The short answer is no.
There are some who are Muslim and do celebrate Halloween. But Halloween is not an Islamic holiday. Some people believe that this holiday started as a Celtic pagan practice to ward off evil spirits at the start of the new year. Others trace its’ roots back to the Christian “All Saint’s Day”, for others it was a way to remember the deceased. As the holiday spread, cultural practices influenced how it was celebrated in each country.
Anas Ibn Maalik, may Allah be pleased with him said: “The Messenger of Allah s.a.w.s. came (to Madinah) and they (inhabitants of Madinah) had two days in which they used to (relax and) play. He s.a.w.s. asked: “What are these two days?” They said, “We used to play (on these two days) during the Jaahiliyah (pre-Islamic period). “The Messenger of Allah s.a.w.s. said: “Allah has given you something better instead of them: Eid ul-Fitr and Eid ul-Adha.” [Abu Dawood]
Some Muslims will read this hadith and see it as a call to restrict our children from doing something enjoyable. But I read the hadith and say, how can we give them something better than this holiday? I believe that when you take something away from kids, you should try to replace it with something else. If it is possible, and sometimes it is.
Replacements for Halloween:
Some Muslims try to replace days like Halloween with Eid. They make Eid a day to give children candy and sweet treats. We often leave Eid celebrations with enough candy to last a year. (Especially since I put a lot of it up and only allot a small portion per day.) Many Christian churches have Hallelujah Night celebrations on Halloween. They try to offer something fun for their children to do that combines fellowship with treats and worship. A masjid that we attend has provided something similar for the children on this night. Their reasoning is: We want to give our children a reason to love the masjid. We want them to love coming here and being a part of this community. And it works. My kids love going there for the candy and playing games with their friends.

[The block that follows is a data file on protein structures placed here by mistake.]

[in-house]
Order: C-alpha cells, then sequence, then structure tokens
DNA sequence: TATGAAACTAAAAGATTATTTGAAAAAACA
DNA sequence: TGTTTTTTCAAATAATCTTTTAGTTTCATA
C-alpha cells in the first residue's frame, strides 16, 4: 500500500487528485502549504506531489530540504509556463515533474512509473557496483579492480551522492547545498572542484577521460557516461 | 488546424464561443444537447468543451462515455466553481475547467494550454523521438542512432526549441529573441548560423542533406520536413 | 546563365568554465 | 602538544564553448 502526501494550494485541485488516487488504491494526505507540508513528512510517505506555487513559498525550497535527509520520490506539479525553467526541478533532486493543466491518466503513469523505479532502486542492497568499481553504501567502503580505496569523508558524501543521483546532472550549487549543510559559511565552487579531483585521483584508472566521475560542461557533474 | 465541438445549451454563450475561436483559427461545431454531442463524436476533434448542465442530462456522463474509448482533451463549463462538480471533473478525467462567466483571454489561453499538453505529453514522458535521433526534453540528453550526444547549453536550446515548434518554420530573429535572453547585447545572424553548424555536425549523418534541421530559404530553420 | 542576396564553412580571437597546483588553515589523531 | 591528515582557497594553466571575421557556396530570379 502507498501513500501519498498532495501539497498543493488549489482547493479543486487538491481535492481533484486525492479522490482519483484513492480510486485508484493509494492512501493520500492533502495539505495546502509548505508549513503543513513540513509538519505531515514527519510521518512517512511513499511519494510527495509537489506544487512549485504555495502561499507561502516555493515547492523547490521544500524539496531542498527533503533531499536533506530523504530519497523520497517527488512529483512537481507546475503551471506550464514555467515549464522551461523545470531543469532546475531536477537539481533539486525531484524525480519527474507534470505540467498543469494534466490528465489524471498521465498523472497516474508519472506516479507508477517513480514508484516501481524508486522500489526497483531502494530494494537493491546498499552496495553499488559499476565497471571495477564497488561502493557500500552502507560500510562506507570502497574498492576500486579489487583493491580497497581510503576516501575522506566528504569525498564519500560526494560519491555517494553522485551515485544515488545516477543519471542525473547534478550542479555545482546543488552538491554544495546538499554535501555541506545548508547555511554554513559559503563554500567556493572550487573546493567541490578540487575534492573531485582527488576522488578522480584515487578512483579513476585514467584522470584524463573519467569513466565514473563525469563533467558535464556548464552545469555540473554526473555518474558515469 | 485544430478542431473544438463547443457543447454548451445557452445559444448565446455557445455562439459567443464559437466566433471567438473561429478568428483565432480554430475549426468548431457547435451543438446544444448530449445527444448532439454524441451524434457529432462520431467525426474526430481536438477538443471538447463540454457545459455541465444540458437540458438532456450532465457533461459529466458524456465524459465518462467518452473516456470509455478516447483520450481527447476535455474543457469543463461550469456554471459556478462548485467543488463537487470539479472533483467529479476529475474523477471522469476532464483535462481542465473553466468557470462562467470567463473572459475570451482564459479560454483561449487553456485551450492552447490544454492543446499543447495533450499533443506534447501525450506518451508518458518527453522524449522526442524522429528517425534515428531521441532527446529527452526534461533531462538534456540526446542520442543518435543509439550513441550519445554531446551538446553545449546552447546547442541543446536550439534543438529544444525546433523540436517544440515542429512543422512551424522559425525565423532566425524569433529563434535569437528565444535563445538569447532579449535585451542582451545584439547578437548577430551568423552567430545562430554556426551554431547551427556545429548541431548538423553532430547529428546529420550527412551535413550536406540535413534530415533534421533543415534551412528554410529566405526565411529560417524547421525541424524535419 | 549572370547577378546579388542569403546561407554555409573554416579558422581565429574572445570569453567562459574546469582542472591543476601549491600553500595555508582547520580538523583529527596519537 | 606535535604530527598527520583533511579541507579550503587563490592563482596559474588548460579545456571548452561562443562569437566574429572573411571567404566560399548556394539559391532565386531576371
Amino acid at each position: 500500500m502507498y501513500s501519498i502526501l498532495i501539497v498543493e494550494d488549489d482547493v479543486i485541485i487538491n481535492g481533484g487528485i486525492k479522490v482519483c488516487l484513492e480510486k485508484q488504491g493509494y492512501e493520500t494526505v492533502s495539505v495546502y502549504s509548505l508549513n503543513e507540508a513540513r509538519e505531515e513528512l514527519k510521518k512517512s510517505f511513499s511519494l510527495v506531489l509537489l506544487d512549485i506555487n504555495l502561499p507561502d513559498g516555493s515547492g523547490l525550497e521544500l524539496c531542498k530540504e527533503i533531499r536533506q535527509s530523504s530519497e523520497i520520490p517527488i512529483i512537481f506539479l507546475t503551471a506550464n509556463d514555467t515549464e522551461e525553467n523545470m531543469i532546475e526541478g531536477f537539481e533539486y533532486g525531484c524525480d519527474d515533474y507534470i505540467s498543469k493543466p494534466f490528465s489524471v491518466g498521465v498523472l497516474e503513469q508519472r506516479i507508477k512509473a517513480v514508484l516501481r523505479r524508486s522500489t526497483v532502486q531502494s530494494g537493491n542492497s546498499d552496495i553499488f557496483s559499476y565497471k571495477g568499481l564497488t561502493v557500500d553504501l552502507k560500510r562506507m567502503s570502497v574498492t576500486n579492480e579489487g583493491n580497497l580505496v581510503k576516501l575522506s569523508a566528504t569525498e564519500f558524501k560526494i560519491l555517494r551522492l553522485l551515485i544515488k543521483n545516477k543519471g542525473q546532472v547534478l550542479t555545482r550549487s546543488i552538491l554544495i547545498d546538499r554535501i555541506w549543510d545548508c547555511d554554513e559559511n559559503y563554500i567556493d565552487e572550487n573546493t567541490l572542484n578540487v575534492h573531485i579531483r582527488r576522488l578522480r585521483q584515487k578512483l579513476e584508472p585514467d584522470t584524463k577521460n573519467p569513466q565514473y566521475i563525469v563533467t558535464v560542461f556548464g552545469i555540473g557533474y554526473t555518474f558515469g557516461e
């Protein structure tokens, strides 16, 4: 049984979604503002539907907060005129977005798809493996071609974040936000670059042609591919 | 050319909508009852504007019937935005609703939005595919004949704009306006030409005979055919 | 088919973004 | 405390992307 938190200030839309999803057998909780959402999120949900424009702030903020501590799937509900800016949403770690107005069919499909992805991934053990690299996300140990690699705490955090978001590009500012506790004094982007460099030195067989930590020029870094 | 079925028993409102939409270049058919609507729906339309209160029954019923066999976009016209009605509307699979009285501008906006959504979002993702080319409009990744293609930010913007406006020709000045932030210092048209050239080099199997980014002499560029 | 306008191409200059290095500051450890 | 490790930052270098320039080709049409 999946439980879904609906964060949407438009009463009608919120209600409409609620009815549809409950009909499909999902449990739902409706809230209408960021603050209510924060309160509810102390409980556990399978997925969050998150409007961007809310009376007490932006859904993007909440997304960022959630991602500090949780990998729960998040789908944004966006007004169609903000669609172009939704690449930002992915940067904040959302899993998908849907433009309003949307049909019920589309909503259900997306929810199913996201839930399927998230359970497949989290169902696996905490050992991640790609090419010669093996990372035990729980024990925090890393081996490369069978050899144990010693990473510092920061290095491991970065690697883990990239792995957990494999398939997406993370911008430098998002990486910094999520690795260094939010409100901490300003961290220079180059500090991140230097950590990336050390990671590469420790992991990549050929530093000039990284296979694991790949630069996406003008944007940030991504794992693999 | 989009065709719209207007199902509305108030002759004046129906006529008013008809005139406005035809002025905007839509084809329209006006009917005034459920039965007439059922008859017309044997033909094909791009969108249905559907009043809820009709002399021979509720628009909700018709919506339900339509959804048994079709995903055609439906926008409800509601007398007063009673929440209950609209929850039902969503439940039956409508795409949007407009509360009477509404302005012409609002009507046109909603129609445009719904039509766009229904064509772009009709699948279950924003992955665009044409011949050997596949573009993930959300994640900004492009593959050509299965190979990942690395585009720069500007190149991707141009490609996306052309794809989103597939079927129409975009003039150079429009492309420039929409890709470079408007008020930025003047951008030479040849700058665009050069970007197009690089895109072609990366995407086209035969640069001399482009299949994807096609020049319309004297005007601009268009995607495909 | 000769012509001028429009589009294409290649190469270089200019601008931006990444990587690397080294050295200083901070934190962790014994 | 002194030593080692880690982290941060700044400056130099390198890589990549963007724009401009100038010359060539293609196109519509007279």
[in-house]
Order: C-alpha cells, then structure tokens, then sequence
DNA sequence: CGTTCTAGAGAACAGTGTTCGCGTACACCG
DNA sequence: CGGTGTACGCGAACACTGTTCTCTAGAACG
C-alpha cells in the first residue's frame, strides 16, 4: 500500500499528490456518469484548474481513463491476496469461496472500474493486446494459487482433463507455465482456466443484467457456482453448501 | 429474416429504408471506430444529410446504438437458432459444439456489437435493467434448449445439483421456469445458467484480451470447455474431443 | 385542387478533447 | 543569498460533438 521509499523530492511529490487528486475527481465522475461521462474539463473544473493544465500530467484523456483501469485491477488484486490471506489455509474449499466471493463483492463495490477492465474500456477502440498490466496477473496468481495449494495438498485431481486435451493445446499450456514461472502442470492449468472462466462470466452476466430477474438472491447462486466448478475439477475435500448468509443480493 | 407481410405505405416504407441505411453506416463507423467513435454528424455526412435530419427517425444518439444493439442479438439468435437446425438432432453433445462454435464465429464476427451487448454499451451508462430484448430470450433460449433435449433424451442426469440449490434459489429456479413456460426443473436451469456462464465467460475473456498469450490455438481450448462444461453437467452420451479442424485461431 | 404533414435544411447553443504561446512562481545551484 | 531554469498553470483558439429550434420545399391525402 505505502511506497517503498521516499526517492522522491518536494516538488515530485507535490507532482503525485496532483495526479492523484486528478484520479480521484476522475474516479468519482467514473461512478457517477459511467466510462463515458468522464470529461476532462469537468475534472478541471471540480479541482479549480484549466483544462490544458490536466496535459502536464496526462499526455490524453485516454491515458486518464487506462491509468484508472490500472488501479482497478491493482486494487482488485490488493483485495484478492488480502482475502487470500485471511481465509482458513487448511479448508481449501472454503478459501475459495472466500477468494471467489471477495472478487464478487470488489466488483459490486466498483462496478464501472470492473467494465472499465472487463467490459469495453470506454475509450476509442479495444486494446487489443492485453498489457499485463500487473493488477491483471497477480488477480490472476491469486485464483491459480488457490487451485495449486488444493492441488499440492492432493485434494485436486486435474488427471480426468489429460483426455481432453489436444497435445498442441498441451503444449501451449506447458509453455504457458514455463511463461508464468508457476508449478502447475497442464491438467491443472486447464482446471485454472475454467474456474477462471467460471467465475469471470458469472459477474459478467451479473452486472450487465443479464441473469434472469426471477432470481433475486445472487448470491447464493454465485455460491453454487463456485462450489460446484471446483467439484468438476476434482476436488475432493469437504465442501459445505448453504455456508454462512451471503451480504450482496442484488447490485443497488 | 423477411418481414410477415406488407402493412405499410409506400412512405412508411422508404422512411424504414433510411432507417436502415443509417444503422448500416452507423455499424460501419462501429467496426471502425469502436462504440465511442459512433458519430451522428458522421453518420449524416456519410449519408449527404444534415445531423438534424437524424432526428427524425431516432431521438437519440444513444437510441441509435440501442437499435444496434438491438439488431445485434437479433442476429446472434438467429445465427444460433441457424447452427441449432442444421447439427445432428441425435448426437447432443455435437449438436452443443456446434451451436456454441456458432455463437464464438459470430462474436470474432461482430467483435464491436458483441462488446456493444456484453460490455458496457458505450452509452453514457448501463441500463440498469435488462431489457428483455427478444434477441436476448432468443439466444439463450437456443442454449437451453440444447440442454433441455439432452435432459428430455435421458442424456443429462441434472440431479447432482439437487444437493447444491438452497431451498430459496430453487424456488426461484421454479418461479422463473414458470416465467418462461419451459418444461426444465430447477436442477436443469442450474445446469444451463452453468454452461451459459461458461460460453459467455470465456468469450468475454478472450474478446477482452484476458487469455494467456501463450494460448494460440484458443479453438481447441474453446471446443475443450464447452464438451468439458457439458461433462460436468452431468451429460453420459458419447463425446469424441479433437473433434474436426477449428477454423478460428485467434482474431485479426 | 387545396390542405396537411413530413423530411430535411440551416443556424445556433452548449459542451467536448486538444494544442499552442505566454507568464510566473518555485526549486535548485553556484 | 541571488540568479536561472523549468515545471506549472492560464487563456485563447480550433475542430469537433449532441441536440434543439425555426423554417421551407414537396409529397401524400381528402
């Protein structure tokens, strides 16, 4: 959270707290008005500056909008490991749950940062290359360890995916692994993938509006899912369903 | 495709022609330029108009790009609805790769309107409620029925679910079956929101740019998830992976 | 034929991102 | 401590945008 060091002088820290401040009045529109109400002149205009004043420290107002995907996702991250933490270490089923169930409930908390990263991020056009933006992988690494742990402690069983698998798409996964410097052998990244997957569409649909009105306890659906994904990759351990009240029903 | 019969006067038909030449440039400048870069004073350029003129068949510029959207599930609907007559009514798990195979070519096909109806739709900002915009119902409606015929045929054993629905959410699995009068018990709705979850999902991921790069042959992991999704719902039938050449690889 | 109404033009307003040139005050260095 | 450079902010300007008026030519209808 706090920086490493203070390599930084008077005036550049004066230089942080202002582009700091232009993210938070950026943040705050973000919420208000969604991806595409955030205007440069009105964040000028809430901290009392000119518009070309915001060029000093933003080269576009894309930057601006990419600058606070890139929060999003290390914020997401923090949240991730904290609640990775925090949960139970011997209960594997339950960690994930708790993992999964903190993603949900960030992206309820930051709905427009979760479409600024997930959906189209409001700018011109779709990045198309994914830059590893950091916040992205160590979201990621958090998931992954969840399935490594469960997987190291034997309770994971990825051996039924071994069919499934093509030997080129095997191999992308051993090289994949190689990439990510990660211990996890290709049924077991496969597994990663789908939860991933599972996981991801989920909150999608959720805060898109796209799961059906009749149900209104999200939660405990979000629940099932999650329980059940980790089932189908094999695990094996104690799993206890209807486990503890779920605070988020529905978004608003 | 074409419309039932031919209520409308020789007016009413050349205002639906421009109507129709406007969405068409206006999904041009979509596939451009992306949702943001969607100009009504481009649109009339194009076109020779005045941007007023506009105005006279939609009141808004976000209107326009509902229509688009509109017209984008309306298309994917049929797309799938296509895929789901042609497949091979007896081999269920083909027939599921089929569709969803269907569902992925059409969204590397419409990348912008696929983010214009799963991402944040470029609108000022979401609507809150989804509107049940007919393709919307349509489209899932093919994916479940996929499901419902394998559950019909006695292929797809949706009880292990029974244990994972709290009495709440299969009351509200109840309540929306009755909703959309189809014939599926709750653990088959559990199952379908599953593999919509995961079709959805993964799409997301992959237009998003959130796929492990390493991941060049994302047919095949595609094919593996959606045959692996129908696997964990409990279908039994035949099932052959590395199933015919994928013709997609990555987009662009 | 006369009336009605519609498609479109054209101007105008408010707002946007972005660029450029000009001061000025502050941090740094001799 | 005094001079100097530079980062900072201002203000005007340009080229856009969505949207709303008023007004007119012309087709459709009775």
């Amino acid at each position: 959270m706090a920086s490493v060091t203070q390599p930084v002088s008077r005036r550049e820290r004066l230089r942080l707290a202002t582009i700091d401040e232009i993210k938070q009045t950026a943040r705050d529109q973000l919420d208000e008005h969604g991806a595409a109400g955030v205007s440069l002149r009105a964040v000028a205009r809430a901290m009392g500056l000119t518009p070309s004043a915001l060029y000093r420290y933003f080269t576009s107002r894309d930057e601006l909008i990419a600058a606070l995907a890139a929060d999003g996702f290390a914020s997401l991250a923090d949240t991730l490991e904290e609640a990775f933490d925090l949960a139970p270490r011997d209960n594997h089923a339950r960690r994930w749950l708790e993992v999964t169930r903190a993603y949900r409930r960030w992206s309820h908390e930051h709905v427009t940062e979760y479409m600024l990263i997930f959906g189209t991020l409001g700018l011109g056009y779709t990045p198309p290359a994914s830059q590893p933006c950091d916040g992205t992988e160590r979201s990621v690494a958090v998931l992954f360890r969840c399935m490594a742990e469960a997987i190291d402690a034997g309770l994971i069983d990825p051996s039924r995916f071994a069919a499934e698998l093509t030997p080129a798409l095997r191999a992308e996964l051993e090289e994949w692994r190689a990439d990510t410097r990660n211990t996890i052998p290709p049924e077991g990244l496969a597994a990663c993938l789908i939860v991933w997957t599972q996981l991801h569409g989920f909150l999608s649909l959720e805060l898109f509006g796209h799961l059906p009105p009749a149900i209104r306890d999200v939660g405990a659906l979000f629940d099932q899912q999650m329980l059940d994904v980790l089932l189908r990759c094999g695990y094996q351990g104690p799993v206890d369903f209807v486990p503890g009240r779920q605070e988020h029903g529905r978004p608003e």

But what about the costumes?
I remember desperately wanting to dress up for Halloween. I never had that experience as a child, and I missed it. But why can’t our children dress up at other times of the year. Some people have suggested having them dress up as figures from Islamic history or modern-day role models. But most children are not excited to dress up as say, a famous civil rights leader. No matter how brilliant his accomplishments. The joy of childhood is found in their imaginations. Halloween gives them creative license to bring their imaginings to life. I recommend having a dress up party at any other time of the year. Encourage family and friends to come together. This relationship building is part of our deen. Allow them to share gifts, food and of course snacks. Share with those outside of your circle, by inviting indigent or refugee Muslim children. This sadaqa will teach them the importance of giving and sharing. You can also invite non-Muslim relatives and friends to your dress-up party. Bridge building is a large part of dawah. It helps others to understand that we love and enjoy the same kinds of things that they do.
But what if I just want to celebrate Halloween?
I am not a scholar nor an imam. I can’t give rulings on what is halal or haram. And the internet should not be the first resource for finding Islamic guidance. But I am a mother, and someone who was raised as a Muslim in a non-Muslim country. So I know the pressure you are under. Decorations go up and on sale sixty days before Halloween. I know how fun and exciting it looks and how hard it is to tell your children, no. This holiday was not practiced in Arabia during the time of the Prophet s.a.w.s. So any rulings that we have now are based off of the Prophet’s s.a.w.s. advice on similar subjects. The ulema study and review his sunnah and draw conclusions. (The overwhelming majority of the ulema state that it is forbidden because of: it has pagan roots, ties to Christian saints, and glorification of demons, and black magic.) For many this review and conclusion is enough. For others it is not. Ultimately, what you do or not do, is going to be your choice. I support you in your decision-making process. I make dua that Allah guides us all to those actions that are pleasing to Him, and turn us and our children away from anything that is displeasing to Him. Ameen